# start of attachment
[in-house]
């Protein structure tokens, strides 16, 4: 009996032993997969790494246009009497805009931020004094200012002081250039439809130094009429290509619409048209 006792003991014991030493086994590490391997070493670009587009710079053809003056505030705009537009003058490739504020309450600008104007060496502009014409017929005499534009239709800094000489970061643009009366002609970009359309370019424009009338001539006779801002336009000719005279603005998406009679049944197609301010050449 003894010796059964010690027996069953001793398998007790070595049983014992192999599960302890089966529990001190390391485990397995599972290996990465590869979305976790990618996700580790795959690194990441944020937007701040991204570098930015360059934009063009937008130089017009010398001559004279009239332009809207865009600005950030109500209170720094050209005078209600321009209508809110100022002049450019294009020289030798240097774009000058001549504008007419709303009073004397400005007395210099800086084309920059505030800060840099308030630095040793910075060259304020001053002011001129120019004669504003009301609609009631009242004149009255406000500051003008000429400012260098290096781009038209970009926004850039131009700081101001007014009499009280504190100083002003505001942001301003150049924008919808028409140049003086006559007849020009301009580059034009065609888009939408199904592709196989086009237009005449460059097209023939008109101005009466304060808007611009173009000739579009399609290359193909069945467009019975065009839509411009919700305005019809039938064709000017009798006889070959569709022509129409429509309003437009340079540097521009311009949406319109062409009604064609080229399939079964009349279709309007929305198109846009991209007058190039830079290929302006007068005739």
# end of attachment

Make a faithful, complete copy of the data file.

[in-house]
């Protein structure tokens, strides 16, 4: 009996032993997969790494246009009497805009931020004094200012002081250039439809130094009429290509619409048209 006792003991014991030493086994590490391997070493670009587009710079053809003056505030705009537009003058490739504020309450600008104007060496502009014409017929005499534009239709800094000489970061643009009366002609970009359309370019424009009338001539006779801002336009000719005279603005998406009679049944197609301010050449 003894010796059964010690027996069953001793398998007790070595049983014992192999599960302890089966529990001190390391485990397995599972290996990465590869979305976790990618996700580790795959690194990441944020937007701040991204570098930015360059934009063009937008130089017009010398001559004279009239332009809207865009600005950030109500209170720094050209005078209600321009209508809110100022002049450019294009020289030798240097774009000058001549504008007419709303009073004397400005007395210099800086084309920059505030800060840099308030630095040793910075060259304020001053002011001129120019004669504003009301609609009631009242004149009255406000500051003008000429400012260098290096781009038209970009926004850039131009700081101001007014009499009280504190100083002003505001942001301003150049924008919808028409140049003086006559007849020009301009580059034009065609888009939408199904592709196989086009237009005449460059097209023939008109101005009466304060808007611009173009000739579009399609290359193909069945467009019975065009839509411009919700305005019809039938064709000017009798006889070959569709022509129409429509309003437009340079540097521009311009949406319109062409009604064609080229399939079964009349279709309007929305198109846009991209007058190039830079290929302006007068005739």